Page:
Posted by: Scott Mardis on March 14th, 2014
Matt Bille, at his blog Matt’s Sci/Tech Blog, recently posted about another article by Sharon Hill questioning the validity of the so-called “Prehistoric Survivor Paradigm”, the idea that presumably extinct animals have managed to survive into the modern era without leaving a conspicuous fossil record and are in fact responsible for various modern day “monster” sightings and data.
Vertebrate paleontologist Darren Naish has also been very critical of this idea, particularly in regard to the idea of relict plesiosaurs (see this Cryptomundo post).
While I encourage you to read and listen to what Sharon Hill and Darren Naish have to say and they do make some powerful arguments, I feel some very relevant things to the debate have been left out. We must remember that the best case for most cryptids at this point in time is based on ambiguous, circumstantial evidence and any possible connections to extinct animals are tenuous at best. Assuming the bulk of descriptive and photographic evidence might be correct and bear some resemblance to a known fossil form, we should not overlook the remarkable phenomenon of convergent evolution. It’s within the realm of possibility that some recently evolved animal, unknown to us in fossil form, has developed features similar to some well known extinct forms.
Having said that, there is the phenomenon of “reworked” fossils. These are fossils of animals believed to have gone extinct found in younger fossil deposits after their presumed extinctions. They are called “reworked” because it is thought they have been worked out of their original strata into younger deposits by a host of physical phenomena. The mechanisms are usually tidal and fluvial erosion, tectonic activity, glacial scouring, erosion by wind and rain, volcanism, burrowing by animals on land and in the sea, even dislodgement by tree roots. The dating of fossils is done by radiometric dating, rare earth element testing and by the range correlation of diagnostic microfossils directly associated with the fossil or within the fossil matrix. Sometimes this information is not available, so assumptions have to be made based on the general consensus of the geologic range of the particular animal or the taphonomic state of the fossil itself. There do remain questions in some cases and there is considerable debate about the possible validity of some reputed Paleocene dinosaur specimens.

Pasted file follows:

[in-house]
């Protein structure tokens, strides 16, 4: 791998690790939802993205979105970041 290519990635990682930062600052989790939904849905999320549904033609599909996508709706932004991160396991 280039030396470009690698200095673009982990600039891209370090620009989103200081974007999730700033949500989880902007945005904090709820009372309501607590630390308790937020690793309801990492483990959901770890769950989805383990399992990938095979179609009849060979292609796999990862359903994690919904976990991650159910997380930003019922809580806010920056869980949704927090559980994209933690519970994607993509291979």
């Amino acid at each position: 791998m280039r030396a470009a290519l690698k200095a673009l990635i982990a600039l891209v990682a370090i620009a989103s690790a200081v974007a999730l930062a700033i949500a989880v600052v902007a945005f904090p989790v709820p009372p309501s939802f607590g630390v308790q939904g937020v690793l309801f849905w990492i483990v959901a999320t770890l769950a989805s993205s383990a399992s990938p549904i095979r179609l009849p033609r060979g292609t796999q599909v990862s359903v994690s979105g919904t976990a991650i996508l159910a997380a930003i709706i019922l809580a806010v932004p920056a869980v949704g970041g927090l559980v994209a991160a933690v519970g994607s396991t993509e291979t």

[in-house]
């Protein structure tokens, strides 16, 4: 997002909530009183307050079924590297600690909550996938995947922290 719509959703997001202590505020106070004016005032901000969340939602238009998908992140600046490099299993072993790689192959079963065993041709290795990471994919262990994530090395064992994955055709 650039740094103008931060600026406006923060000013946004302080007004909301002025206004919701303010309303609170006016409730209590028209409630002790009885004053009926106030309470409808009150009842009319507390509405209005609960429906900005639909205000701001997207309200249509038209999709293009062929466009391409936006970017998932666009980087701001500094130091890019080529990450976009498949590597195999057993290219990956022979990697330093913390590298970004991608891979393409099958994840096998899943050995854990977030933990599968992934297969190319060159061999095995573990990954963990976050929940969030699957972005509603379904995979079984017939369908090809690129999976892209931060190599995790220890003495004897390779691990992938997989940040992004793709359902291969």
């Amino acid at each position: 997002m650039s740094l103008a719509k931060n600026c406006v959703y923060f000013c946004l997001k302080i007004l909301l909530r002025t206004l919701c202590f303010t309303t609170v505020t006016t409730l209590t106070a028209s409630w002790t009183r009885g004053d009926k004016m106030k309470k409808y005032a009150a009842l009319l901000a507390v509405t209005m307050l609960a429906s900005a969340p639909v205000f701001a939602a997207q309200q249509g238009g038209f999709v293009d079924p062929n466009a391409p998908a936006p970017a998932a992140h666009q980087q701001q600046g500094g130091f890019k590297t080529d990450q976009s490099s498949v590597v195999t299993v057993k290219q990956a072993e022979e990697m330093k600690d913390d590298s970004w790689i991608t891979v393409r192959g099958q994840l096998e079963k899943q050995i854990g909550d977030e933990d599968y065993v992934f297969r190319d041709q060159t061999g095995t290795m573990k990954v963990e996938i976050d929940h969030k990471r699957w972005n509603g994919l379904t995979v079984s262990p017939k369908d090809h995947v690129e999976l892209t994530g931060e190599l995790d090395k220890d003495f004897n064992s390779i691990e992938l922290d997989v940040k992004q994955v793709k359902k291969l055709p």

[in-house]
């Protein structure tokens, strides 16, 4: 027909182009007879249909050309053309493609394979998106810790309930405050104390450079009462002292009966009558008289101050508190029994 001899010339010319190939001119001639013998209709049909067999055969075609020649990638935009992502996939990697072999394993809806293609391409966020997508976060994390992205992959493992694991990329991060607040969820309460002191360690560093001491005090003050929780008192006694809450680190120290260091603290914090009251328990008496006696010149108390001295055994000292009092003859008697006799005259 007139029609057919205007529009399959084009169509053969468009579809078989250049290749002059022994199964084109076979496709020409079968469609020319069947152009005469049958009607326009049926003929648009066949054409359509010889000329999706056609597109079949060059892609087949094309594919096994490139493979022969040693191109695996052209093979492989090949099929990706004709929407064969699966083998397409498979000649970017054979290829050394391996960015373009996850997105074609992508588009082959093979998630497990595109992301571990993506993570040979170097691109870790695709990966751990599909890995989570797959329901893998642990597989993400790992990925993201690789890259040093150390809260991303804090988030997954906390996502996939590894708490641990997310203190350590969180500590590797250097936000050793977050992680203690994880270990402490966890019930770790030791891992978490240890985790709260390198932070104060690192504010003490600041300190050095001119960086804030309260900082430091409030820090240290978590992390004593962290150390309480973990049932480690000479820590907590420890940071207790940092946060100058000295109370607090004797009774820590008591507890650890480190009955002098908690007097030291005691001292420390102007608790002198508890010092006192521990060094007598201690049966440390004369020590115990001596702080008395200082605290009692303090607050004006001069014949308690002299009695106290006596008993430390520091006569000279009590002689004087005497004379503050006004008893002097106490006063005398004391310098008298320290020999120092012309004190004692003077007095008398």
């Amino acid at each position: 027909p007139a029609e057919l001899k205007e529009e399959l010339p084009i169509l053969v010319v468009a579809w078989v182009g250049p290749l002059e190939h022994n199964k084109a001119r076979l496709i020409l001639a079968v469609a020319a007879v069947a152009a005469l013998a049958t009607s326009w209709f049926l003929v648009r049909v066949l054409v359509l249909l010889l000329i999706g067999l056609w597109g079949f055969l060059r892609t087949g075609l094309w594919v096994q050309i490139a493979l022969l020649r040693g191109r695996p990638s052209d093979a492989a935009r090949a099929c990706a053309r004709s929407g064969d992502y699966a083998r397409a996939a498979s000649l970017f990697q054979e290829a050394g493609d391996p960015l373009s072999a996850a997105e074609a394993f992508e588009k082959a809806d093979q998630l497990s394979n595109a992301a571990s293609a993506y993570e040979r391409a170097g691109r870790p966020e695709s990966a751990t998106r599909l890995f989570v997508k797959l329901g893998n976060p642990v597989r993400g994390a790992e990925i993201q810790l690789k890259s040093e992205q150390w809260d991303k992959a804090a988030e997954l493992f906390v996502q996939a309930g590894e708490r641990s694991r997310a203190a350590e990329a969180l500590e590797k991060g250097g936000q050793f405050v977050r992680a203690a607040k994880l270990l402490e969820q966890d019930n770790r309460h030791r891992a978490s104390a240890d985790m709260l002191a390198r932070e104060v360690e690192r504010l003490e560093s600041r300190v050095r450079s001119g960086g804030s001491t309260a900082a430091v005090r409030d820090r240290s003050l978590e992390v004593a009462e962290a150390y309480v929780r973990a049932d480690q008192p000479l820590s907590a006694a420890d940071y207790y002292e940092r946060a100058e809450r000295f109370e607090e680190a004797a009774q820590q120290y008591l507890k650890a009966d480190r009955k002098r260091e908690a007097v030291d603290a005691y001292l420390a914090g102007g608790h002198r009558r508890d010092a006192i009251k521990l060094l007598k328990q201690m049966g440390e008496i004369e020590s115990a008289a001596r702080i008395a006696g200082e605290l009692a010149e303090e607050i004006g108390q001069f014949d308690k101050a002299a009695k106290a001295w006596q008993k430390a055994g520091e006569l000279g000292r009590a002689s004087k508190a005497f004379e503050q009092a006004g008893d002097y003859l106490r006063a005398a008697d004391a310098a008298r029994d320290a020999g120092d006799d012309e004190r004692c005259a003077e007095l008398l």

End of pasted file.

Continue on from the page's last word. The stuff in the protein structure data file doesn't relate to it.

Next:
There have been isolated dinosaur teeth found in Miocene fossil deposits in France and in Louisiana.
There are also the geological phenomena of “lazarus taxa” and “ghost lineages”. A lazarus taxon is the reemergence in the fossil record of a type that had been thought to have died out much earlier. The term ghost lineage refers to the missing fossil record of such a lazarus taxon. One example might be the controversial putative Paleocene therapsid (mammal-like reptile) Chronoperates paradoxus from Canada, which if correctly interpreted gives the therapsids as a group a 100 million year range extension. Additionally, the Iranian ichthyosaur Malawania is believed to have a 66 million year ghost lineage and the Megachasmid sharks (Megamouth) may have a 70 million year ghost lineage between the mid-Cretaceous and Miocene [PDF] download pdf – Vlaams Instituut voor de Zee. This is compared to only a 65 million year extinction record for the plesiosaurs.
This is all very speculative but I submit to you that you cannot ignore this evidence in question to the whole PSP debate. The presence of living plesiosaurs or non- avian dinosaurs today will only be demonstrated by confirmed type specimens. And while the fossil records of plesiosaurs and coelacanths may show very different patterns of diversity through time and deposition, the post-Cretaceous coelacanth fossil record is only represented by two specimens, the recently described Macropomoides palaestina from the Miocene of Israel and a highly questionable specimen from the Paleocene of Sweden [PDF] – Columbus State University.
Scott Mardis has been an active field investigator of the Lake Champlain “Monster” since 1992. He is a former sustaining member of the defunct International Society of Cryptozoology and a former volunteer worker in the Vertebrate Paleontology Dept. of the Philadelphia Academy of Natural Sciences (1990-1992). He co-authored a scientific abstract about the Lake Champlain hydrophone sounds for the Acoustical Society of America in 2010. He currently lives in Bradenton, Florida.